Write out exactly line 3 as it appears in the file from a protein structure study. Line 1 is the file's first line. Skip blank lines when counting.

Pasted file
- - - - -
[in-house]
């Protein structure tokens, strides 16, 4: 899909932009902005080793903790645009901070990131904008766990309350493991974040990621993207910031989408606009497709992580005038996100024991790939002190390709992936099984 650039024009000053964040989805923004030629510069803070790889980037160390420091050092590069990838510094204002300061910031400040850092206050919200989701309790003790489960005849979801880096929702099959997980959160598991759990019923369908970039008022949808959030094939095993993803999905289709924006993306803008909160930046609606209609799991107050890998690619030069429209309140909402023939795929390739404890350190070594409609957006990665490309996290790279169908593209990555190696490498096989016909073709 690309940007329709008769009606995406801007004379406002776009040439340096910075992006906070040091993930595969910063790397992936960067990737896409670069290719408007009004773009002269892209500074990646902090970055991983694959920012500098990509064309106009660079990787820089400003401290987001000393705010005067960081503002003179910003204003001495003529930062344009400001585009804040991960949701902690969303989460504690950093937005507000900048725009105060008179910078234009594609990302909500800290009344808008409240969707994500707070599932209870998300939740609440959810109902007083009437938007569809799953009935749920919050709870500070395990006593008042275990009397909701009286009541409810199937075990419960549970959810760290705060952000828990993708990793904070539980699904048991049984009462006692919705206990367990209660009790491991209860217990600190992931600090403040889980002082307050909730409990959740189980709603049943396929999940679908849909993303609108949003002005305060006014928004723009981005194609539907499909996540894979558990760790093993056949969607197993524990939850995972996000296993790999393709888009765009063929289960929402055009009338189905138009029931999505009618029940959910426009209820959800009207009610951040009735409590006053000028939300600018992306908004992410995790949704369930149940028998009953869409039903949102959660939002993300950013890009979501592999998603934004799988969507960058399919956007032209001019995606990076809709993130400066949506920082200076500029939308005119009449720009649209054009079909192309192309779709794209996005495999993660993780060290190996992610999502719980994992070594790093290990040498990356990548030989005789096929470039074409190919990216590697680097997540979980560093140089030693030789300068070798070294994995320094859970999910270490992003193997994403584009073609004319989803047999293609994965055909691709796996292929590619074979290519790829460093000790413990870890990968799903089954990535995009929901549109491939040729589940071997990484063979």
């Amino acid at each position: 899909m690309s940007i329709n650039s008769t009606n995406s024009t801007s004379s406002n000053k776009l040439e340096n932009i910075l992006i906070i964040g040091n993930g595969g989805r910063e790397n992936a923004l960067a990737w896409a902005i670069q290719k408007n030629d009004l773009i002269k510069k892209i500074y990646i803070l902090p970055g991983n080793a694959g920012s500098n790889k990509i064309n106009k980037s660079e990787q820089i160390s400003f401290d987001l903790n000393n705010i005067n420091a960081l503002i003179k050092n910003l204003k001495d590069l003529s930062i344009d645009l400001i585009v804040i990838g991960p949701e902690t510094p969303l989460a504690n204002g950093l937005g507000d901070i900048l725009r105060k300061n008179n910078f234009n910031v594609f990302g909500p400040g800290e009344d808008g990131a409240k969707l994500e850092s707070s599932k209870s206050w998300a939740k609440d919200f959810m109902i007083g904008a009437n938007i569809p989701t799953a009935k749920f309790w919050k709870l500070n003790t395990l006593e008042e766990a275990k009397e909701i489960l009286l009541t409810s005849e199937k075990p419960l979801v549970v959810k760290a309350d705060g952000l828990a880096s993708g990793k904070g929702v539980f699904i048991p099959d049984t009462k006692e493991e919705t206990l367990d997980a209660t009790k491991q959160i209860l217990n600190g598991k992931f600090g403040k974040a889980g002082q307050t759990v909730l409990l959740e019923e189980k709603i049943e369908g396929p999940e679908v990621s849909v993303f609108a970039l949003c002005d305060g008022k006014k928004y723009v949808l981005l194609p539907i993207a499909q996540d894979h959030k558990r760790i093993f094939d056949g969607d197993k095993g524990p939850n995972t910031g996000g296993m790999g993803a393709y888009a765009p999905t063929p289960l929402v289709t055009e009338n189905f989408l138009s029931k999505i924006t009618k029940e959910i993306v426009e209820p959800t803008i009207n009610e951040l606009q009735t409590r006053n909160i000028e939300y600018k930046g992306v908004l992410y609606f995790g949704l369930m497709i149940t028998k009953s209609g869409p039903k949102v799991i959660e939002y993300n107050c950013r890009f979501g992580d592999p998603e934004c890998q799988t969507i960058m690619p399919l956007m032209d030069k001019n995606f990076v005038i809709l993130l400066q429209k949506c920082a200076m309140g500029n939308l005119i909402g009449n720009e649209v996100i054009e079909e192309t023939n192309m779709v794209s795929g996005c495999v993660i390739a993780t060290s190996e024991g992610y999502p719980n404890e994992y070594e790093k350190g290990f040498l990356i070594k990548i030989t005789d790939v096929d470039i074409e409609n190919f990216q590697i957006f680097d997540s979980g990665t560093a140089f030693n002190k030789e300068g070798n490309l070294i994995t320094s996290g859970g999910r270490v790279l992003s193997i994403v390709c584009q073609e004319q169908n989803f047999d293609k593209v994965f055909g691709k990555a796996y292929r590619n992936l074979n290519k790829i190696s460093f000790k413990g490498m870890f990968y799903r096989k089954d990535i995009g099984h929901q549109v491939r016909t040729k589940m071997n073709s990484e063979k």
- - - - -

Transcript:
């Amino acid at each position: 899909m690309s940007i329709n650039s008769t009606n995406s024009t801007s004379s406002n000053k776009l040439e340096n932009i910075l992006i906070i964040g040091n993930g595969g989805r910063e790397n992936a923004l960067a990737w896409a902005i670069q290719k408007n030629d009004l773009i002269k510069k892209i500074y990646i803070l902090p970055g991983n080793a694959g920012s500098n790889k990509i064309n106009k980037s660079e990787q820089i160390s400003f401290d987001l903790n000393n705010i005067n420091a960081l503002i003179k050092n910003l204003k001495d590069l003529s930062i344009d645009l400001i585009v804040i990838g991960p949701e902690t510094p969303l989460a504690n204002g950093l937005g507000d901070i900048l725009r105060k300061n008179n910078f234009n910031v594609f990302g909500p400040g800290e009344d808008g990131a409240k969707l994500e850092s707070s599932k209870s206050w998300a939740k609440d919200f959810m109902i007083g904008a009437n938007i569809p989701t799953a009935k749920f309790w919050k709870l500070n003790t395990l006593e008042e766990a275990k009397e909701i489960l009286l009541t409810s005849e199937k075990p419960l979801v549970v959810k760290a309350d705060g952000l828990a880096s993708g990793k904070g929702v539980f699904i048991p099959d049984t009462k006692e493991e919705t206990l367990d997980a209660t009790k491991q959160i209860l217990n600190g598991k992931f600090g403040k974040a889980g002082q307050t759990v909730l409990l959740e019923e189980k709603i049943e369908g396929p999940e679908v990621s849909v993303f609108a970039l949003c002005d305060g008022k006014k928004y723009v949808l981005l194609p539907i993207a499909q996540d894979h959030k558990r760790i093993f094939d056949g969607d197993k095993g524990p939850n995972t910031g996000g296993m790999g993803a393709y888009a765009p999905t063929p289960l929402v289709t055009e009338n189905f989408l138009s029931k999505i924006t009618k029940e959910i993306v426009e209820p959800t803008i009207n009610e951040l606009q009735t409590r006053n909160i000028e939300y600018k930046g992306v908004l992410y609606f995790g949704l369930m497709i149940t028998k009953s209609g869409p039903k949102v799991i959660e939002y993300n107050c950013r890009f979501g992580d592999p998603e934004c890998q799988t969507i960058m690619p399919l956007m032209d030069k001019n995606f990076v005038i809709l993130l400066q429209k949506c920082a200076m309140g500029n939308l005119i909402g009449n720009e649209v996100i054009e079909e192309t023939n192309m779709v794209s795929g996005c495999v993660i390739a993780t060290s190996e024991g992610y999502p719980n404890e994992y070594e790093k350190g290990f040498l990356i070594k990548i030989t005789d790939v096929d470039i074409e409609n190919f990216q590697i957006f680097d997540s979980g990665t560093a140089f030693n002190k030789e300068g070798n490309l070294i994995t320094s996290g859970g999910r270490v790279l992003s193997i994403v390709c584009q073609e004319q169908n989803f047999d293609k593209v994965f055909g691709k990555a796996y292929r590619n992936l074979n290519k790829i190696s460093f000790k413990g490498m870890f990968y799903r096989k089954d990535i995009g099984h929901q549109v491939r016909t040729k589940m071997n073709s990484e063979k």